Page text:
XF 60 cover

X-Factor #60 is the 3rd part of the 9-part epic X-Tinction Agenda.  It also marked the end of the first “round” of issues.  Part 4 would then return to Uncanny.  I always viewed these as a three act play.  The first act set up the story.  This also marked the first time the X-Men titles had done this.  Sure, there had been cross-overs, but they were always a bit more disjointed.  Inferno had some cross-over element after the first couple issues, but those first couple issues were stand alone tales, same with the New Mutants issues.  Additionally, this was the first X-Over that didn’t involve any non-X titles.  Inferno, Fall of the Mutants, and even Mutant Massacre all had tie-ins to other titles, such as Thor, Avengers, even Spider-Man.  This isolationist attitude would continue for years until the Onslaught saga (and then resume after that).

X-Tinction Agenda had the potential to be such a fantastic story.  To see all of the X-Men characters together was something that hadn’t been done since the creation of three teams.  Unfortunately, it was the X-Factor issues (and, to a lesser extent the New Mutants issues) that really brought it down.  Louise Simonson, while great at characters, came up with really odd plot points.  But even worse was the art from Jon Bogdanove.  I can’t, for the life of me, figure out why he would ever be appointed to any x-books.  The faces were constantly distorted, the muscles exaggerated, but not in a good way, and people just looked like mutants…but not in a good way.  Oh…  and he hated masks.

I’m serious.  Jon Bogdanove had a serious problem with the characters wearing masks.  None of the characters who normally wore any sort of headgear would wear them in his issues.  Marvel Girl’s was absent.  Later on, Wolverine’s was gone.  And even Cyclops didn’t wear his mask.  What I don’t get is why wouldn’t you draw masks when you can’t draw faces?  It’s not just a case of the character taking off his/her mask.  That character would have the mask on one issue and the next issue, drawn by Bogdanove, would be missing the mask, and the very next issue, that character would have the mask back on.  Weird.

Cannonball and Sunspot were apparently the only exceptions…but their masks were minimal so I guess they were okay.

This story follows X-Factor, Cable and Forge to Washington to get information from Valerie Cooper.  What this information is, we really don’t know, but I can only assume they were mostly maps and Genoshan troop information.  Gotta say, they don’t really do any good.  Meanwhile, the X-Men mourn Warlock’s death as Storm, Boom Boom, and Rictor still try to escape the capital city.  X-Factor and the remaining New Mutants and X-Men then fly to Genosha.  As they try to sneak onto the island, it turns out that Cameron Hodge, using technology obtained from Shaw Enterprises (man, does that guy have his hand in everything?) is monitoring their approach and sends a battalion of Magistrates, led by Havok, to deal with the mutants.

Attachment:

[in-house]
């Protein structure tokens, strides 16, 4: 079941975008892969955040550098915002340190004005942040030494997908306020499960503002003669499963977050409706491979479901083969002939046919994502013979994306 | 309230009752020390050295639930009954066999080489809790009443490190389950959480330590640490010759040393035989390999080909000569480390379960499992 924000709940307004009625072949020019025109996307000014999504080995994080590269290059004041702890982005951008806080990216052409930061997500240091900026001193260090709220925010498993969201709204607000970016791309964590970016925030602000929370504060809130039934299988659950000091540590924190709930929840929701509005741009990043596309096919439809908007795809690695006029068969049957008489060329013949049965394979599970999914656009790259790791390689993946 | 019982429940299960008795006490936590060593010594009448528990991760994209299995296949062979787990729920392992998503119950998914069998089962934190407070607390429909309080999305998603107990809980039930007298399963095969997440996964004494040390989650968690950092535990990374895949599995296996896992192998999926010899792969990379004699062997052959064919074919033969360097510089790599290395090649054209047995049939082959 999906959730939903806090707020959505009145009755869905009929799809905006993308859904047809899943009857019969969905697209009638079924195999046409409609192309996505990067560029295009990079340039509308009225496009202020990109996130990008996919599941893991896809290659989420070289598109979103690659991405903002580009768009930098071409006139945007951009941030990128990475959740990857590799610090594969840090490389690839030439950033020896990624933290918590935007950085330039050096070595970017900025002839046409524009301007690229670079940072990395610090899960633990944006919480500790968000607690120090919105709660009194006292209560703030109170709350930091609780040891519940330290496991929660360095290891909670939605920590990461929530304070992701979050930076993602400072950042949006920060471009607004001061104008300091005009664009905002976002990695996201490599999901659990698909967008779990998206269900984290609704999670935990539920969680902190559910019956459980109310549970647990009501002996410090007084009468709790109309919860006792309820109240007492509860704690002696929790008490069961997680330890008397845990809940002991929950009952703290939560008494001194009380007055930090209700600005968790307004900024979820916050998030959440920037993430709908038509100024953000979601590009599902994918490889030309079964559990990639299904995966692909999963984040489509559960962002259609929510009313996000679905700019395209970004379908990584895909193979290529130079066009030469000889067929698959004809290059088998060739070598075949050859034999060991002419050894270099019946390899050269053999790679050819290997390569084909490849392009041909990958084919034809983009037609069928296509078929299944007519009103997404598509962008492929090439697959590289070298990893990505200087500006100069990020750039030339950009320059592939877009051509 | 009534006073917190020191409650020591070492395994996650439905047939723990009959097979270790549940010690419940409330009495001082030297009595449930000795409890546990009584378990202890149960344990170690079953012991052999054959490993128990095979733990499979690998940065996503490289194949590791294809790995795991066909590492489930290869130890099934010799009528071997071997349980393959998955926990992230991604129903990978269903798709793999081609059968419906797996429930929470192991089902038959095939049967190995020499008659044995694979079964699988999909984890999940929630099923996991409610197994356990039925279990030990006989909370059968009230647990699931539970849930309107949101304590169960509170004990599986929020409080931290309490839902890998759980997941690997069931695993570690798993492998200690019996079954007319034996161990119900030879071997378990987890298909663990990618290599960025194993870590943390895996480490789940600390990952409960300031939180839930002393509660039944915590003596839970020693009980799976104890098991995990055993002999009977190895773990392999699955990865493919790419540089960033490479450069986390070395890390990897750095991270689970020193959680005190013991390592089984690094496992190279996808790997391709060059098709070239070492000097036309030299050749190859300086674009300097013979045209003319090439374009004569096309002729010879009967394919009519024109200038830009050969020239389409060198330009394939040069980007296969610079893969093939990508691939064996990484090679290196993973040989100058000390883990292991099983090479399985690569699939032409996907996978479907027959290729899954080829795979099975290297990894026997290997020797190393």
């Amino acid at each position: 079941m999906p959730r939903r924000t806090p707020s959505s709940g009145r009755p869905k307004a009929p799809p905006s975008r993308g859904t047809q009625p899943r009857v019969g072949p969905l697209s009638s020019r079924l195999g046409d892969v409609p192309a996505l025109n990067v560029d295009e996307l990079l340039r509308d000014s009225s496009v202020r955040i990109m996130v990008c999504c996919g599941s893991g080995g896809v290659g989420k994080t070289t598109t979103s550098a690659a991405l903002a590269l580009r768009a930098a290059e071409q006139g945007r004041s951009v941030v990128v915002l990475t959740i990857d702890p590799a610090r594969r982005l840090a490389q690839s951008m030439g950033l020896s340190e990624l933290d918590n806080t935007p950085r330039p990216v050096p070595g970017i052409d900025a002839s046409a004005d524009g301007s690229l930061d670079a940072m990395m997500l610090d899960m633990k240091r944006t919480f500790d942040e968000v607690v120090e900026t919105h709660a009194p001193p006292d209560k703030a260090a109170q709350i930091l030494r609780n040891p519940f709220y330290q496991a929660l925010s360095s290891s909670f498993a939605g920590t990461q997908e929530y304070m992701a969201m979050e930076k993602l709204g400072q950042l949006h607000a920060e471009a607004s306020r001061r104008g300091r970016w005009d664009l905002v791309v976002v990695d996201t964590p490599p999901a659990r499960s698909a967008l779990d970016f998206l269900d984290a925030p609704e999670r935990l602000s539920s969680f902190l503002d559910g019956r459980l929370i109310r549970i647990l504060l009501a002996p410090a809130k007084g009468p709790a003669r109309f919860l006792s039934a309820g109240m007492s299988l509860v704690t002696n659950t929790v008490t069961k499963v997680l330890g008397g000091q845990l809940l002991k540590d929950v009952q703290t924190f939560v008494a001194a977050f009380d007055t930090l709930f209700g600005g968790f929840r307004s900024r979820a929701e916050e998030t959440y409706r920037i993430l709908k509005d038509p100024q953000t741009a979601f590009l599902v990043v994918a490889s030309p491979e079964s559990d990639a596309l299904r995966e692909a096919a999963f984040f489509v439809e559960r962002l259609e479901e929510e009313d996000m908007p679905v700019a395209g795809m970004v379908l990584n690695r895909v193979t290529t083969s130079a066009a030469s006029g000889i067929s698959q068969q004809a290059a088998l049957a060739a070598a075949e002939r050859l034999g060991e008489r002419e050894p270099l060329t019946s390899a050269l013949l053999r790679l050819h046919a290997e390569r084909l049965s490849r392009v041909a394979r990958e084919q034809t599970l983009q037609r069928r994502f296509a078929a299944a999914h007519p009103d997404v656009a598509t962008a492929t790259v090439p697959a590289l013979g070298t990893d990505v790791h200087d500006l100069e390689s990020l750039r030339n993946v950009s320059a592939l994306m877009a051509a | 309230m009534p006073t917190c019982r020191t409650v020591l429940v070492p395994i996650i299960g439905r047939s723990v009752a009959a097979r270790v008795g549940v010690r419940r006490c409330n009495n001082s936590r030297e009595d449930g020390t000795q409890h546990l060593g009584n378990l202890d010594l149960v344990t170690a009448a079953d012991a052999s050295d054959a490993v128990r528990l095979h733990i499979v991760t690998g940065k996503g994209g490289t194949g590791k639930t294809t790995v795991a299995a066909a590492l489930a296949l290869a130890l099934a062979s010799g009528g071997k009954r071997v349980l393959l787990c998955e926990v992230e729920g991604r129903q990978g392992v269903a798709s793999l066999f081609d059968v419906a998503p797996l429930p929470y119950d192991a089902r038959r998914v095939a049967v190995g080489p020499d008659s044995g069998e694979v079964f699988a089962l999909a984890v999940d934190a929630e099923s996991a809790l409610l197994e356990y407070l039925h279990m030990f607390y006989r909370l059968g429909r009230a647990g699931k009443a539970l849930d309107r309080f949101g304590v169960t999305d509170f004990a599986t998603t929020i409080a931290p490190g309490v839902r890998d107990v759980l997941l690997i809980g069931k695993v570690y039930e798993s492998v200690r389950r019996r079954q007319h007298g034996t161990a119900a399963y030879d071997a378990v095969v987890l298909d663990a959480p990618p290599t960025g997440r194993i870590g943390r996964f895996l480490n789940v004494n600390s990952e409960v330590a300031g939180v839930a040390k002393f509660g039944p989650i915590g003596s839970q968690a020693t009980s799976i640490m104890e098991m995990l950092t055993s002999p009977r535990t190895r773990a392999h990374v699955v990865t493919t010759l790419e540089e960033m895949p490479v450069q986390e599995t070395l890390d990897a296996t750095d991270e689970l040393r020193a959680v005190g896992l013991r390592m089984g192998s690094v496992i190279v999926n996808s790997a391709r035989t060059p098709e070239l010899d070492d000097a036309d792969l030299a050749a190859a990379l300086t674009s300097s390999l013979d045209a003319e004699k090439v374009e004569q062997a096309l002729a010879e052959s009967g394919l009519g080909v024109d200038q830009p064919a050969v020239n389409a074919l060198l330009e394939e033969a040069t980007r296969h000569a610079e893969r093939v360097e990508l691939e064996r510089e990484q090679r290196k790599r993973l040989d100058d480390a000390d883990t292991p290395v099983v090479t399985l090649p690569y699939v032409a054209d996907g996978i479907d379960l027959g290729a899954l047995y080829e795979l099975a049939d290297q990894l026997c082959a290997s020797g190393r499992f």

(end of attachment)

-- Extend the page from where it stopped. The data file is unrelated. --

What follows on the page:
Havok strikes first at Cyclops who is leading the onslaught.  A massive battle ensues.  Of course, for the most part the magistrates are hopelessly outmatched.  The big battle is really between Cyclops and Havok who is a brainwashed Magistrate.  They fight each other, not really doing any harm to one another (they metabolize the majority of the other’s power) and resort to fists.  Of course, Cyclops decides to take a different approach and use the ol’ grab-em-by-the-ears approach and starts slamming Havok’s head into the ground.  Apparently he did this when they were younger.  How Havok managed to live without brain damage is beyond me.

Havok v Cyclops

As Cyclops had discovered Havok’s only weakness (head slamming while someone holds your ears), Havok retreats, ordering Pipeline to teleport them away.  Let’s forget the fact that Pipeline needs a phone line to work.  Maybe they had a satellite phone?   Once the Genoshans had retreated, Cyclops, now shirtless and bearing his comically apparent hairy man-nipples (thanks again, Bogdanove) consults a map with Cable.  They both point in different directions without making any real points of where to go.

It’s really hard to know what of these were Simonson’s choices and what are Bogdanove’s.  Simonson does very well writing teenagers and how they react to this sort of world, but some of her plot choices and storylines are among the weirdest and not in a good way.  You can kind of tell what I think of her choices in parts of this story.  But the real problem with Bogdanove and we would have to endure two more horrible issues with him at the helm.

Because of the poor art, the X-Factor issues were the cheapest to obtain as back issues.  Most of X-Tinction Agenda would go for $10, $20, or even $30 in the early 90’s.  But this issue was $5 and easy to get.  As such, it was my first issue I obtained, but luckily I had the TPB to read so it’s not like I was stuck with this issue.

What did you guys think of Bogdanove?  Am I overly critical?  How about Simonson?  Feel free to share your thoughts on this post or your memories about these old X-Men titles that started the 90’s!